One of Scotland’s most horrendous disasters in oil and gas history was remembered in Aberdeen today.
A man who has worked tirelessly to improve working conditions in the North Sea after almost perishing on Piper Alpha has been appointed to lead Step Change in Safety.
Piper Alpha trauma expert David Alexander has officially joined the support team of a north-east firm offering a range of specialist training services.
An Australian trade unionist and safety representative, who is currently locked in a David v Goliath battle with an oil giant has claimed his country is “on the cusp” of a disaster similar to Piper Alpha.
A landmark report into the Piper Alpha disaster has finally been made free to the public, decades since its publication.
Fundraising for the Piper Alpha memorial gardens in Aberdeen has passed the £40,000 mark.
Trade unions yesterday condemned North Sea workforce conditions claiming signs of the failings that led to Piper Alpha are “coming to the surface again”.
A new board game designed to raise money for a charity set up in memory of Piper Alpha has attracted interest from as far afield as Congo and New Zealand.
The Health and Safety Executive (HSE) has been told the industry is taking “perilous” oil and gas releases “seriously” after a warning was issued by the regulator.
Investigation launched after North Sea operator forced to evacuate staff due to faulty lifeboat concerns
An investigation has been launched after a North Sea operator was forced to evacuate staff due to concerns over faulty lifeboats.
Nearly 1,000 people gathered at a special memorial event last night to remember the 167 men who died in the Piper Alpha disaster 30 years ago.
A fundraising event for the upkeep of the Piper Alpha memorial gardens in Aberdeen is closing in on its £30,000 target.
It was sent all the way from Australia to Aberdeen as a means of commemorating those who died on Piper Alpha.
Politicians from across the party spectrum have paid tribute to the victims of the Piper Alpha disaster.
Religious leaders have spoken of how the world must remember Piper Alpha because “we dare not forget”.
On the 7th of July 1988 the country woke up to an unfolding tragedy, yet it wasn’t until the evening, sitting down to the nine o’clock news that most of us learned of the enormity of what had happened on the Piper Alpha oil platform.
While the Act of Remembrance at Hazlehead Park this evening is the key event marking the anniversary of the disaster there are other opportunities for those who want to reflect and pay their respects.
They are two words inextricably linked with tragedy and human loss on an unprecedented scale in the history of offshore energy.
The memorial garden is a special place for the people of Aberdeen in remembering those workers who perished.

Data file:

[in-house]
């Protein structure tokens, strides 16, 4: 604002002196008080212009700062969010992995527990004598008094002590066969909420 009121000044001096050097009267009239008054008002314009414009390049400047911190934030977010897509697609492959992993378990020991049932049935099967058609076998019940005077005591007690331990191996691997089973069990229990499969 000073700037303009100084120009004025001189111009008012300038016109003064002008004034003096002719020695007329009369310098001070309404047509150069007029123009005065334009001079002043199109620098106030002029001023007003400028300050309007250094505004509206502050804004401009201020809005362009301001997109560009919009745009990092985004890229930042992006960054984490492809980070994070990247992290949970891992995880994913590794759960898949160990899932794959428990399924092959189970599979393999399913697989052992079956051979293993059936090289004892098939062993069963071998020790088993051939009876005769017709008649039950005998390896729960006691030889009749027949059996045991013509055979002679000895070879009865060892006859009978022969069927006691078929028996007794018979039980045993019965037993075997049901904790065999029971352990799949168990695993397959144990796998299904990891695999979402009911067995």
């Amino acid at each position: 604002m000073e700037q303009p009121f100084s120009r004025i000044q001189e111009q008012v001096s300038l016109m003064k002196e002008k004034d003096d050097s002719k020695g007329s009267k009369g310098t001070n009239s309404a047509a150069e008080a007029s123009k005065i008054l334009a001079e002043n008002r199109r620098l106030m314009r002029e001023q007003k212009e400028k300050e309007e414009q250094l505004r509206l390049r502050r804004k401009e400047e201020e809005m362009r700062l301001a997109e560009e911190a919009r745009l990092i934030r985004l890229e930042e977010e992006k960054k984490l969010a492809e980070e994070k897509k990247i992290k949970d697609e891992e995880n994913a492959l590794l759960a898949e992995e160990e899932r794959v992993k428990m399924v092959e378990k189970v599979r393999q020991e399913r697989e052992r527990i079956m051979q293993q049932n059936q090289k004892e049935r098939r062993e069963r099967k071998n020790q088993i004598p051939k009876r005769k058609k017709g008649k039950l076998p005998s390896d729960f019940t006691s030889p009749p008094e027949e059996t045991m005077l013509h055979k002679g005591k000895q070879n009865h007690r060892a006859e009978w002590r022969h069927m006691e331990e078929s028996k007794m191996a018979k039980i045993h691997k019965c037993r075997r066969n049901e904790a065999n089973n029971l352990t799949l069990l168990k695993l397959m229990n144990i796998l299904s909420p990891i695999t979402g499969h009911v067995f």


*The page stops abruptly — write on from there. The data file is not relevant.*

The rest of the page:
The Queen commemorated the exploits of 20 men who displayed conspicuous courage in the worst possible circumstances during the Piper Alpha disaster.
Shane Gorman was just 18 when the Piper Alpha tragedy unfolded, with his father Dave being among the 167 people to lose their lives.
Amid the horror of Piper Alpha, there were such remarkable acts of bravery that 20 men were decorated for their part in the rescue efforts — some giving their own lives to save others.
The Piper Alpha tragedy on July 6 1988 left 167 men dead. As the 30th anniversary approaches, these are the names and ages of the victims. Most of the men were from the UK, but the casualties also included workers from France and the United States.
Photographer Sandy McCook was among those covering the unfolding Piper Alpha disaster – and remembers clearly the struggle to keep focused on the job as the city was plunged into grief.
Steve Rae escaped with his life from the burning Piper Alpha rig because he ignored the rules – and has spent the last 30 years improving safety systems as a result.
Piper Alpha: Diver Ed Punchard feels a strong duty to make the best of life after surviving disaster
The stories of those who survived Piper Alpha – and those who were left behind when loved ones perished – offer a moving insight into the myriad emotional stresses and strains and the different ways to deal with them.
One of the key questions posed repeatedly in the decades since the Piper Alpha disaster is: could it happen again? The head of a leading safety group and a senior trade unionist give their verdicts.
Piecing together precisely what happened, why it happened and how to prevent another Piper Alpha happening again took Lord Cullen two years and 400 pages. The impact can be seen across the industry today and his verdict on the present state of offshore safety continues to hold great weight.
The physical injuries of those who escaped were more easily mended than the psychological. Both left scars. The son of one survivor knows from painful experience just how deep they can run.
The scale of the Piper Alpha disaster was beyond anything Aberdeen's flagship hospital had experience before. At the helm was medical director Gordon Stone, who vividly recalls the extraordinary team spirit show by staff.
When the dreadful news about Piper Alpha broke I was in London working as a graduate trainee for Shell’s downstream business.
When world-famous US firefighter Red Adair flew in from Houston to orchestrate the operation to “kill” the Piper Alpha wells, the mission appeared immense. Some even thought it impossible.